Minnesota Boat and Trailer Repair

Minnesota is made for boating! Fishing boats, sail boats, pontoon boats, kayaks, canoes, personal watercraft, and yachts… there’s a boat for everyone and every purpose, and nowhere in the United States will you find more boats per capita than in Minnesota. Did you know the land of 10,000 lakes has more miles of coastline than California, Hawaii and Florida combined? 

That is why thousands of boaters take advantage of our state’s most famous feature… its lakes!  That including rivers and streams (we’ve got nearly 70,000 miles of them) that are all just waiting to be enjoyed! When summer comes, there’s no time to waste.

Think about it: Every state has its “thing.” Georgia has its three p’s—peaches, peanuts, and pecans. Wisconsin has its cows, and ergo its cheese. Washington has its apples, and Florida has its sunshine. And Minnesota? Well, we’ve got our lakes. All 10,000 of them! You can’t ask for a better state if you love boating!  And you can’t ask for a better state if you love to fish! (you can’t ask for a worse state if you are the fish!)

We may get a good deal of press for our sub-zero temperatures and our 10-month winters, but we’re best known for our lakes—ahhhhhh, what a great thing to be known for!

Remember To Inspect Your Boat Trailer

See how the boat and trailer are leaning back? This trailer probably does not have enough tongue weight.

See how the boat and trailer are leaning back? This trailer probably does not have enough tongue weight.

When the weather starts warming up and lakes are thawing, you may want to get your boat and trailer seaworthy before your first trip. So here are some times you might want to consider before you head out to a lake or river this year. In order to assure a safe and uneventful season make sure that you go through the list below and make a note of any discrepancies that need attention.

To avoid penalties, take care of legal requirements first; you don’t want to miss out on the summer fun due to missing paper work. Your registration, license, and decal for the boat should all be up to date.

If your new boat (except kayaks or canoes) is longer than 16′, your dealer will apply for title and registration (license) on your behalf, and is responsible for providing you with license materials.

When you register your boat for the first time, know its length, manufacturer, type of hull material (wood, metal, or plastic), type of propulsion, model, year, serial or hull identification number (HIN) and have a sales receipt that shows you have paid the sales tax.

Length is the straight-line distance from the foremost part of the boat (bow) to the rearmost part of the boat (stern). Bowsprits, outboard motor brackets, rudders and other attachments are not included in the measurement.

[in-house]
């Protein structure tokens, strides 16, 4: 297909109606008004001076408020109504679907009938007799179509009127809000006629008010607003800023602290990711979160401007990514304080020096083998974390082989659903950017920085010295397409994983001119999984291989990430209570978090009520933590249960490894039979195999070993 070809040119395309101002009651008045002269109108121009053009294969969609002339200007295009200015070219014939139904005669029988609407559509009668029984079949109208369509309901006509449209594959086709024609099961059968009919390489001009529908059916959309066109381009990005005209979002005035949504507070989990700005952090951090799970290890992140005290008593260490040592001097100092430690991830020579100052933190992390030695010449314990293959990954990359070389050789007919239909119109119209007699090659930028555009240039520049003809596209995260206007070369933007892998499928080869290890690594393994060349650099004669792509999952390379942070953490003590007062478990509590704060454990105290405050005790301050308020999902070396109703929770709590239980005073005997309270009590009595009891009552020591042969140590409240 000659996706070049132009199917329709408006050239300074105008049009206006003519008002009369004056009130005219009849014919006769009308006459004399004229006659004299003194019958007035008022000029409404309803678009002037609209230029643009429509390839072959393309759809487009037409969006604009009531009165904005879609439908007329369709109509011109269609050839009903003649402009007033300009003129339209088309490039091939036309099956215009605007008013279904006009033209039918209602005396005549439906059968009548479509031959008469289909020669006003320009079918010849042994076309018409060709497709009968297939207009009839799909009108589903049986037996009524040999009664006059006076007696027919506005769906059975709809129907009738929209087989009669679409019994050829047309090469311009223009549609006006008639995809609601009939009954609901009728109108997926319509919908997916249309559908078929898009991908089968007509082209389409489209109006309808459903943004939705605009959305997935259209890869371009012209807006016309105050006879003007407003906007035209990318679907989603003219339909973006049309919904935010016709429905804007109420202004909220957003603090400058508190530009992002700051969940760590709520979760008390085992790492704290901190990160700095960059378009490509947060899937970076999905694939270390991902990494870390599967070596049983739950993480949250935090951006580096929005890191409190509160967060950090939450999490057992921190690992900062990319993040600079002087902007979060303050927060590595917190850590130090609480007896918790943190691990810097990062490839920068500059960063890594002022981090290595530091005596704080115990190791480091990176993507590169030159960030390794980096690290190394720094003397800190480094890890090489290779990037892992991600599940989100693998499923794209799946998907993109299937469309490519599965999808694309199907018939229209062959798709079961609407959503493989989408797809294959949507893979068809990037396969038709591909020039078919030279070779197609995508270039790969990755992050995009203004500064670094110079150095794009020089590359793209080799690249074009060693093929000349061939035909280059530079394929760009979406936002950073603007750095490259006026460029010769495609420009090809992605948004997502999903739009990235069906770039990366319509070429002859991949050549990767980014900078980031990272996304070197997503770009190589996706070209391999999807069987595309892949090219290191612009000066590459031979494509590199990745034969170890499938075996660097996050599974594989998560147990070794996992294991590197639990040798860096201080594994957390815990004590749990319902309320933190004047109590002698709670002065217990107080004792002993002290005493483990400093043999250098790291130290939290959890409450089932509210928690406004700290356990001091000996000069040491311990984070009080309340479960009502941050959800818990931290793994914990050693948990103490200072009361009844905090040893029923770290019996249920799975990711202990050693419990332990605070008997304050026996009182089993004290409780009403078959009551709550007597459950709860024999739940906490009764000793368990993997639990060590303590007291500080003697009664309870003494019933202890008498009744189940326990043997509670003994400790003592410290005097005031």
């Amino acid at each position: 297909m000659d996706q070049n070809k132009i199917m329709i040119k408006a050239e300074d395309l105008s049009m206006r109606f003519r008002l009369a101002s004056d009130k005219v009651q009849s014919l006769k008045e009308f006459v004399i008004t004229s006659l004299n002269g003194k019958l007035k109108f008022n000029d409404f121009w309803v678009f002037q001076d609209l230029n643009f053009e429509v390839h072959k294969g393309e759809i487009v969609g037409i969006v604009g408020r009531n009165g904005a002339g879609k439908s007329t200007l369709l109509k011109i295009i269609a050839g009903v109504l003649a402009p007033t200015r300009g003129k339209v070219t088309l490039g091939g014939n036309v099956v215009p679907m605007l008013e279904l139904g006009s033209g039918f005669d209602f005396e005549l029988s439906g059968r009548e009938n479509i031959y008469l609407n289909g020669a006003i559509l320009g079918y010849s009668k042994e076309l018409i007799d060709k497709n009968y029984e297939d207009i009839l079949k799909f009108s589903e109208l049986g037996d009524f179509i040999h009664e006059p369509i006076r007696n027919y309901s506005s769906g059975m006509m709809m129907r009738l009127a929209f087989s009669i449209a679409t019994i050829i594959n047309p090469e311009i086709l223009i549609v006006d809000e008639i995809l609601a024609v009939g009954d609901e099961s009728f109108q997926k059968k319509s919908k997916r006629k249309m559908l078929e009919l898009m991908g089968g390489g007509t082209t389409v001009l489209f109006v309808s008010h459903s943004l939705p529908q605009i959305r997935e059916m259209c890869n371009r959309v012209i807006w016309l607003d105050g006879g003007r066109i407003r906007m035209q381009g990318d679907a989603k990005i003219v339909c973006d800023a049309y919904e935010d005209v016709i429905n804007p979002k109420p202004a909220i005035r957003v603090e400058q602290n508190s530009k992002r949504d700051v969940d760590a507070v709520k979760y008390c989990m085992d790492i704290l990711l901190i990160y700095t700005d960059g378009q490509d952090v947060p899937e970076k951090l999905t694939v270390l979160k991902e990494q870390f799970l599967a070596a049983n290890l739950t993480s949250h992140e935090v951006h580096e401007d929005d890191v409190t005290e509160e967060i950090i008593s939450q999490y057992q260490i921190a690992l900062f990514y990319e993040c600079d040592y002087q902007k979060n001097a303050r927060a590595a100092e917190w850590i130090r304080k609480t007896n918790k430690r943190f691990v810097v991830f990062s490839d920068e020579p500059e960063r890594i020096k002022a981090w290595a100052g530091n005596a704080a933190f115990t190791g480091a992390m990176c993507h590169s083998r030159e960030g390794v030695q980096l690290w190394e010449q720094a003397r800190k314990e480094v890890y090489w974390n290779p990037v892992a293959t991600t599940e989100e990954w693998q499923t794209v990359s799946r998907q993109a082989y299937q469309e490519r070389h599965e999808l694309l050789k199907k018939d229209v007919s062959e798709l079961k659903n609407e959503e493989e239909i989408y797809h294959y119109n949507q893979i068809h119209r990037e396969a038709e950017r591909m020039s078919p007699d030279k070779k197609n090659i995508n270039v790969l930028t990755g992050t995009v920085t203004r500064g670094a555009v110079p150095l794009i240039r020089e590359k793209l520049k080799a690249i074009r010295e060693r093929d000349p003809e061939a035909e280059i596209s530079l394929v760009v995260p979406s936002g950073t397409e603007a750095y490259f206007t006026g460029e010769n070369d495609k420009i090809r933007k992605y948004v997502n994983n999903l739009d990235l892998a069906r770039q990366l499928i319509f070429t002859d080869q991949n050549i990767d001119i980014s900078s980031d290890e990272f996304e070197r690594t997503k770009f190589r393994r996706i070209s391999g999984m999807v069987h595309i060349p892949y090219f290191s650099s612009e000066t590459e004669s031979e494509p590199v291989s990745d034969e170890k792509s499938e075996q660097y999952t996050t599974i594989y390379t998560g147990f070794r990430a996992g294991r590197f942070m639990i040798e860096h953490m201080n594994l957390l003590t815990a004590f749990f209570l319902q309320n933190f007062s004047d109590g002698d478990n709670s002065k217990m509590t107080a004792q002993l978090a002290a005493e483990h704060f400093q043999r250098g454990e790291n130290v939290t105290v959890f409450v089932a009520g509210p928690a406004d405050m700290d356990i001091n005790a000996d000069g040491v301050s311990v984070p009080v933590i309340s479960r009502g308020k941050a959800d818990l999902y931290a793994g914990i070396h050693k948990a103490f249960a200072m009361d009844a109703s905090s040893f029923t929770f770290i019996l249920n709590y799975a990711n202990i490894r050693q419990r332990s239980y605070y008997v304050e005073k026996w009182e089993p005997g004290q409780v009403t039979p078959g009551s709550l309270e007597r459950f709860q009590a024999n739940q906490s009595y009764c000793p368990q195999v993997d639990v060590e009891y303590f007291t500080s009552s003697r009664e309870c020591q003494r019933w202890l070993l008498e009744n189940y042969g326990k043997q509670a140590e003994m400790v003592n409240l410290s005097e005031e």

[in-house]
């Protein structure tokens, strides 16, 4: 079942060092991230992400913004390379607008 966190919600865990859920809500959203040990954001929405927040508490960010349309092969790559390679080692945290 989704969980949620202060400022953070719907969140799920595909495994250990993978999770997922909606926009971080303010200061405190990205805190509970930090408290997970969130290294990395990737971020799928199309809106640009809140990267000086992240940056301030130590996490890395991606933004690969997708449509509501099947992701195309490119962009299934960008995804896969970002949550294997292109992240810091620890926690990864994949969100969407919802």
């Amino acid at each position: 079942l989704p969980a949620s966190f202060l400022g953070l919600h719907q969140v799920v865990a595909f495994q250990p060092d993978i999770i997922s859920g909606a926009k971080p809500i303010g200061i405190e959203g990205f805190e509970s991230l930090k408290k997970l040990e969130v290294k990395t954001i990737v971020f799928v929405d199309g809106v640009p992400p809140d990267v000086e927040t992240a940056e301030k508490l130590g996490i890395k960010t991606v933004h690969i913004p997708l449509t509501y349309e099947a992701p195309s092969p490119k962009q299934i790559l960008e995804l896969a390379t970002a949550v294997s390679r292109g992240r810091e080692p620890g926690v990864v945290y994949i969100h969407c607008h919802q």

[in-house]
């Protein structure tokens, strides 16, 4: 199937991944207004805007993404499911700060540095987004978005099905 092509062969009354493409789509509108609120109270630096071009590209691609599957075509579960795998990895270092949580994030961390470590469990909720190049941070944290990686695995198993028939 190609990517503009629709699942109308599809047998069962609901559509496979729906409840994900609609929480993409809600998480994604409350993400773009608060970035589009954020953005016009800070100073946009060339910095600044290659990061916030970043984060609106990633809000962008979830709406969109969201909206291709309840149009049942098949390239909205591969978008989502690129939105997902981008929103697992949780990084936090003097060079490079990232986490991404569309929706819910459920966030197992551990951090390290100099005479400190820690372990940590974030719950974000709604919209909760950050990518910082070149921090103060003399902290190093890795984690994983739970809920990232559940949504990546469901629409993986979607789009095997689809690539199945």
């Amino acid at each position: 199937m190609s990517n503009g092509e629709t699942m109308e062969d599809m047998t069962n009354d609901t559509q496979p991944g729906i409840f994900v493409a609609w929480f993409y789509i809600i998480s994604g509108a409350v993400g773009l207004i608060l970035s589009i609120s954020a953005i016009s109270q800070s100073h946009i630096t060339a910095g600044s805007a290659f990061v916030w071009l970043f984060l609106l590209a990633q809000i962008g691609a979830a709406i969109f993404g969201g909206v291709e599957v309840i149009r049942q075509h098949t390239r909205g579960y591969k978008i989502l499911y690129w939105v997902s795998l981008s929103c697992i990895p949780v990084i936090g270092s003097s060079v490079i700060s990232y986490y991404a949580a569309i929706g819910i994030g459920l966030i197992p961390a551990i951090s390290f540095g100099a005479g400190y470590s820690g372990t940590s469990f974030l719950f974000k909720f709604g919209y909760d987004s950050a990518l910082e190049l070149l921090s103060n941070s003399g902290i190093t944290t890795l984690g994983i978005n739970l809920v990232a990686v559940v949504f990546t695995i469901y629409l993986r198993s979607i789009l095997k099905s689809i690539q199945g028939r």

Boat registrations are good for 3 calendar years (for example 1/1/2003 through 12/31/2005).

Boat and Trailer Inspections

Safe boating begins with safe trailering. How you get your boat to the water is just as important as making sure it works. You should check the trailer you are using to transport the boat, as well as the tires to make sure everything is safe and in working condition.

Proper maintenance and repair are critical to your continued enjoyment and safe use of your boat.  Most trailer malfunctions and accidents can be directly traced back to a failure to dedicate some time to the most basic preventative maintenance.

Flat trailer tires - please don't get on the road with these!

How many times have you seen a stranded boat and trailer on the side of the road? Chances are good the boat owner didn’t properly check his or her trailer, or didn’t secure the boat correctly. Luckily, you can easily avoid embarrassment and damaging your property by selecting the correct trailer and following a basic safety checklist.

Trailer Checklist

* Never tow your boat trailer before you check to be sure:
* Coupler, hitch and hitch ball are the same size
* Coupler and safety chains are safely secured to hitch of tow vehicle
* All fasteners are properly tightened
* Boat is securely tied down to trailer (winch line is not a tie down)
* Wheel lug nuts are properly tightened
* Wheel bearings are properly adjusted and maintained
* Load is within maximum load-carrying capacity
* Tires are properly inflated
* All trailer lighting is working properly
* Trailer brakes are properly adjusted and working (if trailer is so equipped)
* Make sure to check local and state requirements regarding brakes and any additional equipment that may be required
* Also, special attention to your tow vehicle’s hitch is a good idea, as that is the only link between you and your trailer.

Content courtesy of DiscoverBoating.com